Can Children Express Preference in Maine Custody Proceedings?

Can children make their own choices about custody? Find out below.

When a minor child’s parents separate, determining the child’s custody arrangement is probably the hardest decision the court must make. Parents often have differing views on the best custody arrangement, and the child may have his or her own preference as well. In many states, judges are required to consider a child’s custody preference in addition to the parent’s desires.

This article will explain how a child’s preference affects custody in Maine. If you have additional questions about the effect of a child’s custodial preference in Maine after reading this article, you should  consult a local family law attorney.

Overview of Custody Decisions in Maine

Maine courts decide custody based on what’s in the child’s best interest. To determine the child’s best interest, the judge will consider a number of different factors, including each of the following:

  • the child’s age
  • the child’s relationship with each parent and anyone else who may affect the child’s welfare
  • the duration and stability of the child’s current living situation
  • the stability of any proposed living arrangements
  • each parent’s ability to give the child love, affection, and guidance
  • the child’s adjustment to his or her present home, school, and community
  • each parent’s willingness to encourage frequent contact between the child and the other parent
  • each parent’s ability to cooperate or learn to cooperate in child care
  • each parent’s methods for parental cooperation and resolving disputes, and willingness to use those methods
  • the effect on the child if one parent has sole authority over the child’s upbringing
  • whether either parent has a history of domestic abuse or child abuse
  • whether either parent has lied about abuse to gain an advantage in the custody proceedings
  • if the child is under one year of age, whether the child is being breastfed
  • whether either parent, or a person living in either parent’s household, has been convicted of a sex offense
  • the child’s custodial preference, if the child is old enough to have a meaningful opinion, and
  • any other factors the court deems relevant to custody.

To read more information about custody decisions in Maine, see  Child Custody in Maine: The Best Interests of the Child.

When Will the Court Consider a Child’s Preference?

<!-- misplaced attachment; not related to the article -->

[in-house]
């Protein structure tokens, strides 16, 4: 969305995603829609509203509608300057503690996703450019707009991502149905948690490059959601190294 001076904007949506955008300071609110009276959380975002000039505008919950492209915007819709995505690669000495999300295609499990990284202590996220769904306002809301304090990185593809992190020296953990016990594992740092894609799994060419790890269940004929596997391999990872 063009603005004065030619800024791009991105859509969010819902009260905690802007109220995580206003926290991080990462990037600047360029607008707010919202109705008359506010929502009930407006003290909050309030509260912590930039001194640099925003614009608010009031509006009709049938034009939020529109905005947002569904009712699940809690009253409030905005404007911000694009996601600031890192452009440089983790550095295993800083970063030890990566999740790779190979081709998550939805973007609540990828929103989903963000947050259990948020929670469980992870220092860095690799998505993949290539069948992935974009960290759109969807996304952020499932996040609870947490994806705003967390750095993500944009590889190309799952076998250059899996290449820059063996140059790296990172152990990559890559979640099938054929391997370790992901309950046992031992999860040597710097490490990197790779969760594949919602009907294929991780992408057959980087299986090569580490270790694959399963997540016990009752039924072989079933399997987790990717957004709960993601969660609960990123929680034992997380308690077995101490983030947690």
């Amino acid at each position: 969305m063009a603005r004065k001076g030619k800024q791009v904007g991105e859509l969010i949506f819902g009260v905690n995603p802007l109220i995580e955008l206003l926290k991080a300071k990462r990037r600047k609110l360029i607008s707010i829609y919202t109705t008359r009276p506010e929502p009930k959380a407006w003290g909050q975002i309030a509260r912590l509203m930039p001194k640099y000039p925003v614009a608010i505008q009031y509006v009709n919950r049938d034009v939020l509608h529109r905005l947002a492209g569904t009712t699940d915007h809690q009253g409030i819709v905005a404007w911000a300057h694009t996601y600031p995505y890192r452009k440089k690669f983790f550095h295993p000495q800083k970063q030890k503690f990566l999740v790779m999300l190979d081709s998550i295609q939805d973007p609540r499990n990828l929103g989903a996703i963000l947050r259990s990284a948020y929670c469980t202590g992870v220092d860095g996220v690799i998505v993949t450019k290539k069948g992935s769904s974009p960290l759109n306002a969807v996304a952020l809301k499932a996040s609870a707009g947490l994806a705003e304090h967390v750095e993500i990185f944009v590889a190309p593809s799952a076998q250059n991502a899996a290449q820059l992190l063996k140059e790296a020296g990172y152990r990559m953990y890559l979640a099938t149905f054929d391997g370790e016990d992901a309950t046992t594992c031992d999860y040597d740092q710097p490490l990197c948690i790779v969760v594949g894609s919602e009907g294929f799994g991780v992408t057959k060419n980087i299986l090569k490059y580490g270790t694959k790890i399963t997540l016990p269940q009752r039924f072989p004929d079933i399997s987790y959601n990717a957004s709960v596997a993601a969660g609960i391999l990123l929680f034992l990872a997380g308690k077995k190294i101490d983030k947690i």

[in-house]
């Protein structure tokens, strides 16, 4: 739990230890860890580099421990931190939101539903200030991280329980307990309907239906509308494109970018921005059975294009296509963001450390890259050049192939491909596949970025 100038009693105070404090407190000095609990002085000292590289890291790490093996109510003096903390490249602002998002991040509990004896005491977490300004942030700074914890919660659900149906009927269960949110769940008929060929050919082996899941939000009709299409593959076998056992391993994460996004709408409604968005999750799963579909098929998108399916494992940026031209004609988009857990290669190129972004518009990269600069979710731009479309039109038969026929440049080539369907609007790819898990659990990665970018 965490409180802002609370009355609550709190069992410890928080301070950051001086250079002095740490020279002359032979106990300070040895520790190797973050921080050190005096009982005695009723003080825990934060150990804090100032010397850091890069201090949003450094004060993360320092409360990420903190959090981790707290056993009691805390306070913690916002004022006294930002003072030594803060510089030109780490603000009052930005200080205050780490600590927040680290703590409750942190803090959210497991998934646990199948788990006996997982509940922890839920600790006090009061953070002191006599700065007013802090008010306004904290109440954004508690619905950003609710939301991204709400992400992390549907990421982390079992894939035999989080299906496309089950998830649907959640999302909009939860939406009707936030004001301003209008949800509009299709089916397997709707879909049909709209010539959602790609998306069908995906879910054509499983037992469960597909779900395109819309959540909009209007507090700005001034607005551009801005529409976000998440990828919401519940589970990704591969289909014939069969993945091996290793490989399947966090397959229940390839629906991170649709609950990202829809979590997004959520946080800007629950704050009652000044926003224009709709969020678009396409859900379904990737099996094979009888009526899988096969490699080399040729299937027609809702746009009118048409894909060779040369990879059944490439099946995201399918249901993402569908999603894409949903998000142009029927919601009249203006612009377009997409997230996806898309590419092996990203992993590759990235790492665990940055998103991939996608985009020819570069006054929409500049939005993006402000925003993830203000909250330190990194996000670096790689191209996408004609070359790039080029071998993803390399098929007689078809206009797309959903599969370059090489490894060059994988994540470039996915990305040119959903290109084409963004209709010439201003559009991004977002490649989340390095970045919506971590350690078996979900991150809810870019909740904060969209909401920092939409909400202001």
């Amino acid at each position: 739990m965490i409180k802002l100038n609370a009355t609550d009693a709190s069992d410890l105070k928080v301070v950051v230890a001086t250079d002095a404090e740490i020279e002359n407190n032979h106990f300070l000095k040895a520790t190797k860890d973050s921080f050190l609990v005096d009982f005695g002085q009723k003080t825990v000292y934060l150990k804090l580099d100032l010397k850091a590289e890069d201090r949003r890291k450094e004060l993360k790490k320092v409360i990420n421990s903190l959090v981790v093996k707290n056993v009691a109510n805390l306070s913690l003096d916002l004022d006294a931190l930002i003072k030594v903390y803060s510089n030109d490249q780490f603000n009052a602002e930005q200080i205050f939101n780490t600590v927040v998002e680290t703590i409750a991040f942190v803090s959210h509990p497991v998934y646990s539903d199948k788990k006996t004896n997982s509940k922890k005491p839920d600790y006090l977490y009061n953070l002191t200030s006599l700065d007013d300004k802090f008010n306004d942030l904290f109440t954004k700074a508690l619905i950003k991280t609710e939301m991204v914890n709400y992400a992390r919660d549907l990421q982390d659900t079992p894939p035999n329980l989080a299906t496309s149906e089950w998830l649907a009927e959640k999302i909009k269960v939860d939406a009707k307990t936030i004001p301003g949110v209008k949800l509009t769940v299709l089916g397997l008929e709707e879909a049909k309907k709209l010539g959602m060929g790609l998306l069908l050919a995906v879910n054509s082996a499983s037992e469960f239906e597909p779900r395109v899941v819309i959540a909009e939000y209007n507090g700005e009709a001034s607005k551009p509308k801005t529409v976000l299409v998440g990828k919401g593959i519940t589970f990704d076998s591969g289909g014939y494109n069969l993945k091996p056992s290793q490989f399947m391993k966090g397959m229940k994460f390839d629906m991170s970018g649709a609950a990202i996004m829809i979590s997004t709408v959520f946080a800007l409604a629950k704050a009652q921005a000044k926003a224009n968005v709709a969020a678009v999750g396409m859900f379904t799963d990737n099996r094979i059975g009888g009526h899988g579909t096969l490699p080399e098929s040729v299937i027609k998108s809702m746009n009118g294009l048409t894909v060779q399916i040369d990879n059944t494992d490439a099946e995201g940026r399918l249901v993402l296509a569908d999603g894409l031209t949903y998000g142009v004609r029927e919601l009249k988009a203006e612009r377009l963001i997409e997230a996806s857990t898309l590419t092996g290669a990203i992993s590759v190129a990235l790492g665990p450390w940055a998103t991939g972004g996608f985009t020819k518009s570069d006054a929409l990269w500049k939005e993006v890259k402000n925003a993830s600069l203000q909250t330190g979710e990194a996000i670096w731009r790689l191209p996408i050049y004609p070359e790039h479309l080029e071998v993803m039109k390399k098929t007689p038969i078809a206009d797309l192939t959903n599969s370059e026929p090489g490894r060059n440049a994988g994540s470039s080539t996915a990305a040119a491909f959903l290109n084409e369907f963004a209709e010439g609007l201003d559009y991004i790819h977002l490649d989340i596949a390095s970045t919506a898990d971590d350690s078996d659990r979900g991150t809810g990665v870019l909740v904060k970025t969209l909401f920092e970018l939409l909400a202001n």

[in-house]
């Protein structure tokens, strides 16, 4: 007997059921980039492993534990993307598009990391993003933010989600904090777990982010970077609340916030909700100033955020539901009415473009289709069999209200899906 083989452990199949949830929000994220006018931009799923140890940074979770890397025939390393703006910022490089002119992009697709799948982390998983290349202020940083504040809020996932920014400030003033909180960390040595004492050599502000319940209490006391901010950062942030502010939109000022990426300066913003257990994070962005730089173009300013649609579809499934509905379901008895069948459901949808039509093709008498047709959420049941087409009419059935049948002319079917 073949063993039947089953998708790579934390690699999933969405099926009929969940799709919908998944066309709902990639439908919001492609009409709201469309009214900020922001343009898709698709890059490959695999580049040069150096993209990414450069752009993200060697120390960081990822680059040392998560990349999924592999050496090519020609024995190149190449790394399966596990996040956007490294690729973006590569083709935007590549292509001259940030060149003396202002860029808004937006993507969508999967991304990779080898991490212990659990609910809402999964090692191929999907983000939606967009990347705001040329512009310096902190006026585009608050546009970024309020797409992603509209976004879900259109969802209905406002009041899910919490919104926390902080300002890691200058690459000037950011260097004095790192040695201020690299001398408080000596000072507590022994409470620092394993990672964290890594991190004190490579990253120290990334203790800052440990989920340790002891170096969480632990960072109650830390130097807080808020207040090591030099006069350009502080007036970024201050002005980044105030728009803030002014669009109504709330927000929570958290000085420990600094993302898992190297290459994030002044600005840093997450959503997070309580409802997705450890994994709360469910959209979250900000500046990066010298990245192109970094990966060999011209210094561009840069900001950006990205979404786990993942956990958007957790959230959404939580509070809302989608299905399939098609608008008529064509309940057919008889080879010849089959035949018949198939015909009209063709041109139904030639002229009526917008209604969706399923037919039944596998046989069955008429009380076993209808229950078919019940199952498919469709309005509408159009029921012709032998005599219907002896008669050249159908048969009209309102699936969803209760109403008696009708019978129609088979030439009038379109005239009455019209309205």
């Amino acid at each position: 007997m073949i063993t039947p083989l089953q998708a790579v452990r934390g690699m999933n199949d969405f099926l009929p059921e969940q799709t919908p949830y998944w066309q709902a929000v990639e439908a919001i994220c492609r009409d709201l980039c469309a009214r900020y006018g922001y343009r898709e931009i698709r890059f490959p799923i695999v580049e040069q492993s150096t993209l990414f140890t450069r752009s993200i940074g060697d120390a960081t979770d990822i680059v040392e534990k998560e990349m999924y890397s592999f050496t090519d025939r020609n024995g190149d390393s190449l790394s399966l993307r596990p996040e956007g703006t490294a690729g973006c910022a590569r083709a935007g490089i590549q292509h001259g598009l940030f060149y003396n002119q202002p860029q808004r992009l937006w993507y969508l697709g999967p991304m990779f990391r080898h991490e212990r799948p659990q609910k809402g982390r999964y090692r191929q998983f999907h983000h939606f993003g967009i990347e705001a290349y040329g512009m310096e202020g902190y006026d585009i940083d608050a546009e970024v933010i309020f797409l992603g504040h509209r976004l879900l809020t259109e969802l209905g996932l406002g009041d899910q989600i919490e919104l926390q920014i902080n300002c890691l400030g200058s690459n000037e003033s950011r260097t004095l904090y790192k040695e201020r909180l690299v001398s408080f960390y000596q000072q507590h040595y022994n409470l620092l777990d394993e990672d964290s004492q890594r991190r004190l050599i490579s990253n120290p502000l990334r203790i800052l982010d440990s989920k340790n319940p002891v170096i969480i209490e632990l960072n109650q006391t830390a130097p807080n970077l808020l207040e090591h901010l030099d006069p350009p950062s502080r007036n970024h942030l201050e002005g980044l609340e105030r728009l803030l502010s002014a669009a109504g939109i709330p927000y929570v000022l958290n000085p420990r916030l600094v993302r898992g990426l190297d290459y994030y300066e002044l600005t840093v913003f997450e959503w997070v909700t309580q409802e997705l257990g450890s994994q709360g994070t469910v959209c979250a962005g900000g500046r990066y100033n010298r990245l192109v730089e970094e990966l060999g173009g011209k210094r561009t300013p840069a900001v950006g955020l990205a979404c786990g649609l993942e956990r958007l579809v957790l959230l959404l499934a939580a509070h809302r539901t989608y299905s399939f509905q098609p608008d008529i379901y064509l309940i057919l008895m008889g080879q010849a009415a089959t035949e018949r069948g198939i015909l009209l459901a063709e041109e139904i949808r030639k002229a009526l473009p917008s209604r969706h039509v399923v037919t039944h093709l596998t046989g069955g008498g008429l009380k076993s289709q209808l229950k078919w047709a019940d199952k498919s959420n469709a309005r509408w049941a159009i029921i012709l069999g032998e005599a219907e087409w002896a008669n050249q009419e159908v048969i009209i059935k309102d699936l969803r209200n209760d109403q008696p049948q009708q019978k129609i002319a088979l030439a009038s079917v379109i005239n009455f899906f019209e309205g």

Maine judges must consider the child’s custodial preference whenever the child is old enough to have a meaningful opinion. There is no set age when the court will consider the child’s opinion; the judge decides whether the child is “old enough” on a case-by-case basis.

The judge will consider the reasons behind the child’s preference to determine whether the opinion is meaningful. For example, if a son wants to live with his father because he allows him to eat whatever he wants and buys him more toys, the court is unlikely to view that as a meaningful opinion. However, if the son articulates reasons like his father helping more with homework or coaching his soccer team, the judge is more likely to give the preference weight in the custody decision.

The older and more mature a child is, the more weight that child’s preference will have on custody. One Maine court has specifically stated that the opinion of a child aged 12 or older should carry a lot of weight. Another court has also stated that the opinion of a 4 year-old won’t factor into the custody decision.

The child’s wishes are only one of several factors a court will consider when deciding custody. If all other factors are equal, the judge may use the child’s preference to tip the balance one way or the other. On the other hand, a court won’t hesitate to rule against the child’s preference if the judge believes that preference is not in the child’s best interest.

Do Children Have to Testify About Their Custodial Preferences in Court?

Maine judges are sensitive to the pressure a child would feel testifying about a custodial preference in front of his or her parents. Courts have a number of ways they can ease that pressure, but still determine the child’s opinion.

Frequently, a judge will ask the parents to consent to an interview between the judge and child in court chambers. The parents aren’t present for the interview. The attorneys can be present but usually won’t ask the child questions. The attorneys and parents can suggest questions for the judge to ask. A court reporter will also be present to make a record of the conversation.

Sometimes a child in a custody case is represented by his or her own attorney, called a guardian ad litem. The guardian ad litem submits a report to the court regarding what is in the child’s best interests, and may testify about the child’s preferences as well. Other times, the court will appoint a custody evaluator or mental health professional to speak with the child and communicate the child’s desires to the judge.

If you have additional questions about the effect of children’s custodial preferences, contact a Maine family law attorney for help.

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